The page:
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$9 Million ATM Hacking Ring Indicted 86

Posted by kdawson
from the good-luck-with-those-arrests dept.
Trailrunner7 writes "US and international prosecutors have indicted a criminal ring that they allege was responsible for an ATM scam last November that stole about $9 million from RBS WorldPay. The criminals cracked payroll debit cards and withdrew money from ATMs in hundreds of cities around the world. A federal grand jury in Atlanta has indicted eight men in connection with the scheme, including five Estonians, one Russian, one Moldovan, and one unidentified man. Prosecutors allege that the men 'used sophisticated hacking techniques' to defeat the company's encryption system. The scam involved an elaborate plan in which the attackers first bypassed the encryption on the debit cards, which RBS WorldPay issues to customers for employee payroll purposes. They then raised the limits on the accounts attached to the cards, then provided a network of 'cashers' with 44 counterfeit payroll debit cards, which were used to withdraw more than $9 million from more than 2,100 ATMs in at least 280 cities worldwide, including cities in the United States, Russia, Ukraine, Estonia, Italy, Japan and Canada. The $9 million loss occurred within a span of less than 12 hours; 130 different ATMs in 49 cities were hit within one 30-minute period."
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$9 Million ATM Hacking Ring Indicted

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  • Proper monitoring (Score:4, Insightful)

    by ls671 (1122017) * on Tuesday November 10, 2009 @11:29PM (#30055732) Homepage

    Just earlier, we heard about a hole in Bing cash-back program and many people rightfully stated that not enough care is taken when developing and more importantly, designing secure systems.

    This is one more case that proves them right. Bright hackers usually pick the easiest target. Due to the hit and run nature of the theft, I believe that proper real-time monitoring of the system could have prevented most of the attack. Maybe half an hour or less instead of 12 hours time span before it would have been stopped.

    • Re: (Score:3, Interesting)

      by WarJolt (990309)

      There is such a thing as too much monitoring. If the cost of the monitoring system is more than the amount stolen it's not worth it. In this case a simple system could probably cost less than $9 million and prevented this. A company must have intuition to preempt the costs of theft. Many businesses, especially retail, actually expect theft and factor this into their costs.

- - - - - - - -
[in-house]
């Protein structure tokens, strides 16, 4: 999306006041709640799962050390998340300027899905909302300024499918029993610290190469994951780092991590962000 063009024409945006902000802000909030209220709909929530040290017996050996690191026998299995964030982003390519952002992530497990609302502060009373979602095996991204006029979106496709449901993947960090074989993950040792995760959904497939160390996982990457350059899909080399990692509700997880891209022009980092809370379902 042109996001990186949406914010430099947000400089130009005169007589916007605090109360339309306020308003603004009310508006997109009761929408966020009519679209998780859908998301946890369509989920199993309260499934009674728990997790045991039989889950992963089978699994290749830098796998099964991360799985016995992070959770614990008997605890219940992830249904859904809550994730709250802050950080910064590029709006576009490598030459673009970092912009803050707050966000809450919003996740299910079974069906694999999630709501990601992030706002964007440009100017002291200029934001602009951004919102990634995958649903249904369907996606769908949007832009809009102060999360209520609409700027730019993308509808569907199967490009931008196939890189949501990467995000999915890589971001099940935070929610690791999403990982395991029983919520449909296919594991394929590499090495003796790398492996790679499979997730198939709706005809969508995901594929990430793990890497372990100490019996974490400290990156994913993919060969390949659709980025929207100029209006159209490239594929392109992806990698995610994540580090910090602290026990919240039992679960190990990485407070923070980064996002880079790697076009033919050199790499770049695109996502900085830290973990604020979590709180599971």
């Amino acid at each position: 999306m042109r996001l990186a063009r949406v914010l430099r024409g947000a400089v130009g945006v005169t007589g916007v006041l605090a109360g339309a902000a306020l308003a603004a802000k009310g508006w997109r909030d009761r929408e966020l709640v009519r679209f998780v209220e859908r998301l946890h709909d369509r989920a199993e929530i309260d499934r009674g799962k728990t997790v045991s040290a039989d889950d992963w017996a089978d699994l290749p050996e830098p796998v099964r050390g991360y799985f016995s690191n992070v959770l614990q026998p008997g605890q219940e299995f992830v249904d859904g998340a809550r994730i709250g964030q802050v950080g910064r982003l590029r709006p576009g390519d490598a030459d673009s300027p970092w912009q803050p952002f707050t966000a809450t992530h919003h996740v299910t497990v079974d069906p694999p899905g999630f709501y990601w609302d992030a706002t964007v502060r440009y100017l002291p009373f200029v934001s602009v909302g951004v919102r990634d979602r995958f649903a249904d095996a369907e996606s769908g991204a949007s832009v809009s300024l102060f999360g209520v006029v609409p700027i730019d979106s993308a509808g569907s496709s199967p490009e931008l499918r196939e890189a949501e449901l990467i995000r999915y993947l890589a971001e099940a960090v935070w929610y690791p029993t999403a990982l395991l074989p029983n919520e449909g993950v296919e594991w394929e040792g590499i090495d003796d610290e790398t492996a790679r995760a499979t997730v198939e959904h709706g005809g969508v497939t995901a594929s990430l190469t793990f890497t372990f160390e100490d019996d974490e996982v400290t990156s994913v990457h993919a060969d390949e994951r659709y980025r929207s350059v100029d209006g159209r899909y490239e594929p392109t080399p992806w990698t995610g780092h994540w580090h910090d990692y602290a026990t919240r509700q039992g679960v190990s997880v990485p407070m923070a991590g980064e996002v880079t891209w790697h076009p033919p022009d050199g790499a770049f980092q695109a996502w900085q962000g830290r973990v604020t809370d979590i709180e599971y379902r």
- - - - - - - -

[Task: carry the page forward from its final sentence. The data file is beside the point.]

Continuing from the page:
If you're running a casino you must invest lots in security because the cost of losing a lot of money is very real and worth the investme

      • by guruevi (827432)

        I don't know, if you want to monitor 1000's of ATM machines for certain patterns in order to catch something like this, you probably end up paying more than $9M on it. The software/hardware alone would probably cost $10M and maintenance, wages, service centers etc. only go up from there.

    • by jujuchef (452269)
      "I believe that proper real-time monitoring of the system could have prevented most of the attack..."

      As someone who has worked in the Card Fraud industry, I can assure you that it is a requirement for every card processor to use real time monitoring software for the prevention of fraud. Visa/Mastercard/etc demand it if you want their logo on the card. The amount of money prevented from fraudulent activity over the past 10 years has dropped very, very significantly. $9 mill on this would be a drop in th
  • Not sure I've heard of a payroll debit card?

    You mean some company doesn't either do direct deposit, or cut you a check?

    I don't think I'd like something not going to my checking account...do you have to pay bills and stuff out of this debit card account I'm guessing that the company owns?

    • Re:??? What? (Score:5, Interesting)

      by Bill, Shooter of Bul (629286) on Tuesday November 10, 2009 @11:43PM (#30055856) Journal

      Well, its a wide, wide world my friend. The things you don't know about could fill a library of congress or two.

      But on topic, these cards have many uses. Telemarketers used to give time limited payroll debit cards out for performance bonuses. In some parts of the world, they are given out instead of checks. With the idea being that you don't have to go to an open bank to get it cashed. Plus in many areas outside the US, checks are dead. No one uses or accepts them. obviously these aren't the kind of people that are planning for a future retirement in the hamptons.

    • Re:??? What? (Score:5, Interesting)

      by AF_Cheddar_Head (1186601) on Tuesday November 10, 2009 @11:46PM (#30055902)

      Lots of companies that have a highly fluid employee population use these payroll debit cards.

      My son works for a company owned 7-11 that pays him this way. Each card has an account dedicated to it. Not sure what the benefit from the company perspective is. Probably some kickback on the percentage the card issuing company collects on purchase and maybe ATM fees.

      These cards are also probably a handy to pay illegal aliens who can't get bank accounts (just speculating).

      • Re:??? What? (Score:5, Interesting)

        by Rophuine (946411) on Wednesday November 11, 2009 @12:34AM (#30056216) Homepage

        These cards are also probably a handy to pay illegal aliens who can't get bank accounts (just speculating).

        I used to write software for one of these companies. They practically marketed it that way.

        • I also worked for one of the first (maybe the first?) companies to develop such a system and use it in the US - they'd already build a similar system overseas. I didn't work directly on that project to any real degree, but I was there in the early days and at that time migrant field workers were their ONLY users.